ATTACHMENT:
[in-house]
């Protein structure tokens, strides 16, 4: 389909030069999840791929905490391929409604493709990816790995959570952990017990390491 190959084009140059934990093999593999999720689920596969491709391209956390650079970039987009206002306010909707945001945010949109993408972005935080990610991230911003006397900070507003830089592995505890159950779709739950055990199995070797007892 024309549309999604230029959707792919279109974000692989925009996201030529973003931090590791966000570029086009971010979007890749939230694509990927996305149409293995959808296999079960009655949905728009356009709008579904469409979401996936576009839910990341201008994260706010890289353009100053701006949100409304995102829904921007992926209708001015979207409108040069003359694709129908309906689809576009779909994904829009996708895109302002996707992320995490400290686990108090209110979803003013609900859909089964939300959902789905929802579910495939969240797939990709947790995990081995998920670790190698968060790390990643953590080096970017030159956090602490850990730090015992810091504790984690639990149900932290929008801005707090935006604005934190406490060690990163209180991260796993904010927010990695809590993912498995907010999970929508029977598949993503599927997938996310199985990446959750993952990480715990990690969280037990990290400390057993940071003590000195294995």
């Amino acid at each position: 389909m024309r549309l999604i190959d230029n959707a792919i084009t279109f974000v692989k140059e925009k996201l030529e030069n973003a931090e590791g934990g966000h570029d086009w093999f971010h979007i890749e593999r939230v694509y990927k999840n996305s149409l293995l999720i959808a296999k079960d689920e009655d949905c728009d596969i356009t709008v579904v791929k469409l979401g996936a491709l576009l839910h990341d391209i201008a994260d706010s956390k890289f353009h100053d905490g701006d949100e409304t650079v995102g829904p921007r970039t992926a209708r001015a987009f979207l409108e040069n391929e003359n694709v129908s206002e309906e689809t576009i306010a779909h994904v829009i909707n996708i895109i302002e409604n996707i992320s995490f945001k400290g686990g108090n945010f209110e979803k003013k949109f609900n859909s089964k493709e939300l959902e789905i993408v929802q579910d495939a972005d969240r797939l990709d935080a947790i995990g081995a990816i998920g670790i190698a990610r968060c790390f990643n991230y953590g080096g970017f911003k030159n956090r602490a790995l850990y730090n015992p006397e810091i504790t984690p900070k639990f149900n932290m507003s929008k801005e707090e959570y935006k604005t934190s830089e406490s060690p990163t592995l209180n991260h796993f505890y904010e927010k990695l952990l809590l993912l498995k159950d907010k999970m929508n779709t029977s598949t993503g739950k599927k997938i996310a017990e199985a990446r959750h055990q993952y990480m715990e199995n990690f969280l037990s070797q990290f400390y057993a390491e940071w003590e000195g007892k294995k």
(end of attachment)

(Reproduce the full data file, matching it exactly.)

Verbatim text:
[in-house]
């Protein structure tokens, strides 16, 4: 389909030069999840791929905490391929409604493709990816790995959570952990017990390491 190959084009140059934990093999593999999720689920596969491709391209956390650079970039987009206002306010909707945001945010949109993408972005935080990610991230911003006397900070507003830089592995505890159950779709739950055990199995070797007892 024309549309999604230029959707792919279109974000692989925009996201030529973003931090590791966000570029086009971010979007890749939230694509990927996305149409293995959808296999079960009655949905728009356009709008579904469409979401996936576009839910990341201008994260706010890289353009100053701006949100409304995102829904921007992926209708001015979207409108040069003359694709129908309906689809576009779909994904829009996708895109302002996707992320995490400290686990108090209110979803003013609900859909089964939300959902789905929802579910495939969240797939990709947790995990081995998920670790190698968060790390990643953590080096970017030159956090602490850990730090015992810091504790984690639990149900932290929008801005707090935006604005934190406490060690990163209180991260796993904010927010990695809590993912498995907010999970929508029977598949993503599927997938996310199985990446959750993952990480715990990690969280037990990290400390057993940071003590000195294995």
């Amino acid at each position: 389909m024309r549309l999604i190959d230029n959707a792919i084009t279109f974000v692989k140059e925009k996201l030529e030069n973003a931090e590791g934990g966000h570029d086009w093999f971010h979007i890749e593999r939230v694509y990927k999840n996305s149409l293995l999720i959808a296999k079960d689920e009655d949905c728009d596969i356009t709008v579904v791929k469409l979401g996936a491709l576009l839910h990341d391209i201008a994260d706010s956390k890289f353009h100053d905490g701006d949100e409304t650079v995102g829904p921007r970039t992926a209708r001015a987009f979207l409108e040069n391929e003359n694709v129908s206002e309906e689809t576009i306010a779909h994904v829009i909707n996708i895109i302002e409604n996707i992320s995490f945001k400290g686990g108090n945010f209110e979803k003013k949109f609900n859909s089964k493709e939300l959902e789905i993408v929802q579910d495939a972005d969240r797939l990709d935080a947790i995990g081995a990816i998920g670790i190698a990610r968060c790390f990643n991230y953590g080096g970017f911003k030159n956090r602490a790995l850990y730090n015992p006397e810091i504790t984690p900070k639990f149900n932290m507003s929008k801005e707090e959570y935006k604005t934190s830089e406490s060690p990163t592995l209180n991260h796993f505890y904010e927010k990695l952990l809590l993912l498995k159950d907010k999970m929508n779709t029977s598949t993503g739950k599927k997938i996310a017990e199985a990446r959750h055990q993952y990480m715990e199995n990690f969280l037990s070797q990290f400390y057993a390491e940071w003590e000195g007892k294995k």